Congressional investigators said in a report Tuesday that they could not determine whether students' increased access to federal loans in recent years has caused college prices to rise.
The Government Accountability Office was tasked with analyzing what, if any, impact higher federal loan limits that took effect in 2008 and 2009 have had on the rising price of college. In its report, the GAO concludes that "it is difficult to determine if a direct relationship exists between increases in college prices and the [federal] loan limit increases because of the confluence of many other factors that occurred around the time the loan limit increases took effect," such as the economic recession and increases in other types of federal, state and institutional aid available to students.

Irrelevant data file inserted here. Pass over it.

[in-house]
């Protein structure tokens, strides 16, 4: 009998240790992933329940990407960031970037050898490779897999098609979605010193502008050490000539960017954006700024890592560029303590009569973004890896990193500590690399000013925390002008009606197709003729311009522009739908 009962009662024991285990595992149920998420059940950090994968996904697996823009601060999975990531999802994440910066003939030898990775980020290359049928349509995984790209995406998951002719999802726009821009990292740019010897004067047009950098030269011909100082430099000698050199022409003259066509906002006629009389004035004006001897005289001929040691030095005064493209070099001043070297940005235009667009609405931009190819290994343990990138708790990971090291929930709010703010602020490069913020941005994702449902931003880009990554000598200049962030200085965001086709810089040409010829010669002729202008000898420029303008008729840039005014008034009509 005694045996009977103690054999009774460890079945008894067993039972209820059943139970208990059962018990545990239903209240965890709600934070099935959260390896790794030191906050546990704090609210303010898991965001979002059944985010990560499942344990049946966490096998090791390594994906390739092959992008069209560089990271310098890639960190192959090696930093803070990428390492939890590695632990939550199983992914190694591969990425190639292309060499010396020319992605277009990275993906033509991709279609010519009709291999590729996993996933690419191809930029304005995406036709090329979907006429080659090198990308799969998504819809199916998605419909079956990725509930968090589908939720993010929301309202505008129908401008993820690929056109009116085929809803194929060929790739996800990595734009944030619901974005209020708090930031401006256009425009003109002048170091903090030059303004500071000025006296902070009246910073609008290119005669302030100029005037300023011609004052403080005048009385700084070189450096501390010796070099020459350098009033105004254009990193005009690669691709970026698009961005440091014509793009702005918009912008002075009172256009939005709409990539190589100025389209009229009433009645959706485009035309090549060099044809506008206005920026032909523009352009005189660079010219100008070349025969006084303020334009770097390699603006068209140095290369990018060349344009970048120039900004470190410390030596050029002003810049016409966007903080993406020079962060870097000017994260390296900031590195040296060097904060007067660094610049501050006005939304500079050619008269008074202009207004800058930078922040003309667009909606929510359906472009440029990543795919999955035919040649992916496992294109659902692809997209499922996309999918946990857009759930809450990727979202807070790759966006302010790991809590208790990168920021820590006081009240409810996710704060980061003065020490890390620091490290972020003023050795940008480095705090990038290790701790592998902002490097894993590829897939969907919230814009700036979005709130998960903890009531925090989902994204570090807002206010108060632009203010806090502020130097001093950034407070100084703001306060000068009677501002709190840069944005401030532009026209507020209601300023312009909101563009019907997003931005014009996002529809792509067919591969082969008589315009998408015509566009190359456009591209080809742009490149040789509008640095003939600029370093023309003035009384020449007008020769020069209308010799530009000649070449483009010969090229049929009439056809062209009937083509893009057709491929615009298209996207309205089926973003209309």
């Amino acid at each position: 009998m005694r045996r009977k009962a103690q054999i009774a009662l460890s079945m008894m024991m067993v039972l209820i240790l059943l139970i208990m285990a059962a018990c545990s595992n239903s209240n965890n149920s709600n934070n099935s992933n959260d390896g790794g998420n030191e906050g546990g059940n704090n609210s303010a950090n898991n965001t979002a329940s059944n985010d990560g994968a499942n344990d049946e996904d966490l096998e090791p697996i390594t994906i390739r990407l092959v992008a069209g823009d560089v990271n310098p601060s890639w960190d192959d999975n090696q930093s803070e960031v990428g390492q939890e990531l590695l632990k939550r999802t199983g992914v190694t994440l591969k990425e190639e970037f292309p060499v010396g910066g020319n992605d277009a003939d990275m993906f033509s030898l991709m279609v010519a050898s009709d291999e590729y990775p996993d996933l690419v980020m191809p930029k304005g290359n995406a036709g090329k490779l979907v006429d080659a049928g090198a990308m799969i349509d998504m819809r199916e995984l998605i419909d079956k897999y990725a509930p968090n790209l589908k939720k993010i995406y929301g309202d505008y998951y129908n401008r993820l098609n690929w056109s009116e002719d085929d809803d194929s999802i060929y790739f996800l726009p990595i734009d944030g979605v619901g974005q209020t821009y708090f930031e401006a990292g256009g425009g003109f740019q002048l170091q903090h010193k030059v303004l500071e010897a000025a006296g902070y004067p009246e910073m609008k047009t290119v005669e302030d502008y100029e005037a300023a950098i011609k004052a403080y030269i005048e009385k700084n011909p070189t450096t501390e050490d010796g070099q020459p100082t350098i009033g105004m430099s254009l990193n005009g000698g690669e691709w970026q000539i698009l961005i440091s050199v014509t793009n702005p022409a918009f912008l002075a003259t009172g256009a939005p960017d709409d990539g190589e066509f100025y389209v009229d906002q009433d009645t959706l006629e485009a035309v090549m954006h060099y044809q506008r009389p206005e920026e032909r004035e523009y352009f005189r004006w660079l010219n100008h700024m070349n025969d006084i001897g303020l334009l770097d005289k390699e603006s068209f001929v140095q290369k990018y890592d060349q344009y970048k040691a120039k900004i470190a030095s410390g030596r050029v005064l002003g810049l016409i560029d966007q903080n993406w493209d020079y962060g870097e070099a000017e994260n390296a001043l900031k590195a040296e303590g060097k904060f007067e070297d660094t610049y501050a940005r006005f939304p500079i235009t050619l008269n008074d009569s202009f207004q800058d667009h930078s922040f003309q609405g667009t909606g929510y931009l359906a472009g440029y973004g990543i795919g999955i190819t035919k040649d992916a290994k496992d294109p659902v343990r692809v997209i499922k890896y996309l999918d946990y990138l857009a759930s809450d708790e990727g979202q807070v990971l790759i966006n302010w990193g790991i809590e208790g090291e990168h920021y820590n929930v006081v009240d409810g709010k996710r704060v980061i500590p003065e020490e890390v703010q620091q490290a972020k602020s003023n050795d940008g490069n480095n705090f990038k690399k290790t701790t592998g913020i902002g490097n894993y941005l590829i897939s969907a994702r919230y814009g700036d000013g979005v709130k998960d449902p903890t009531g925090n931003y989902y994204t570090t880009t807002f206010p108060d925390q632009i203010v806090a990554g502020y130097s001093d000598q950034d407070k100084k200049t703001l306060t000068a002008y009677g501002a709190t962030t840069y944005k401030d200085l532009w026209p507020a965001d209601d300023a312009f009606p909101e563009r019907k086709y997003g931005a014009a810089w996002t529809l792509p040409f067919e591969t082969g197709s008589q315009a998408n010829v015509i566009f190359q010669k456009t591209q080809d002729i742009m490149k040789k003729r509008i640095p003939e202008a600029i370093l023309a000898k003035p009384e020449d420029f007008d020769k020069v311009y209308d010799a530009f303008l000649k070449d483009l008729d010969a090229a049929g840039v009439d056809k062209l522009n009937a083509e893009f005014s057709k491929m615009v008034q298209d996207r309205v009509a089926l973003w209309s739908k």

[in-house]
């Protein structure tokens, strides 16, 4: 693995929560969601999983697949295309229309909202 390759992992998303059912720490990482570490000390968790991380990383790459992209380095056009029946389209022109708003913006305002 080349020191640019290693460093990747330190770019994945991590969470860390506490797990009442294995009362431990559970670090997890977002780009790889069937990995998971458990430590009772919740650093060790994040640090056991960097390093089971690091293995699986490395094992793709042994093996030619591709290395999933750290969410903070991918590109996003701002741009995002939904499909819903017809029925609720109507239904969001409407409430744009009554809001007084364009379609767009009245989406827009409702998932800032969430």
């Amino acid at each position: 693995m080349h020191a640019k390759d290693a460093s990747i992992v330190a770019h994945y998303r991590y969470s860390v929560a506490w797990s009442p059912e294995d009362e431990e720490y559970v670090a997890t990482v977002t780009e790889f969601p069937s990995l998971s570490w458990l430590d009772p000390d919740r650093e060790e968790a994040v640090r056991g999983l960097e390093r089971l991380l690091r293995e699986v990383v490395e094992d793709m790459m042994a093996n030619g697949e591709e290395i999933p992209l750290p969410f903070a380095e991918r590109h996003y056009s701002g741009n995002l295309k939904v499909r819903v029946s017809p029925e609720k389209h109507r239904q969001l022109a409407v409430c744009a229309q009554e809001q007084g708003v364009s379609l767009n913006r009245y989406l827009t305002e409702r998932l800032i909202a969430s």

The report also notes that the increased federal loan limits were correlated with a drastic drop, by more than 50 percent, in private student lending. A variety of factors explain that drop, the report says, including more stringent lending criteria, new consumer protections on private loans, and colleges' efforts to steer students away from private loans.
- Study: Loan and scholarship recipients give less to alma mater
- Study: Text messages about renewing aid boost 2-year college persistence
- Study: 1-hour program can close achievement gap for first generation college students
- Study: Tenure-track professors saw 2.1% average raise this year
- Study: Students' previous misbehavior doesn't predict campus violence
Search for Jobs
Popular Job Categories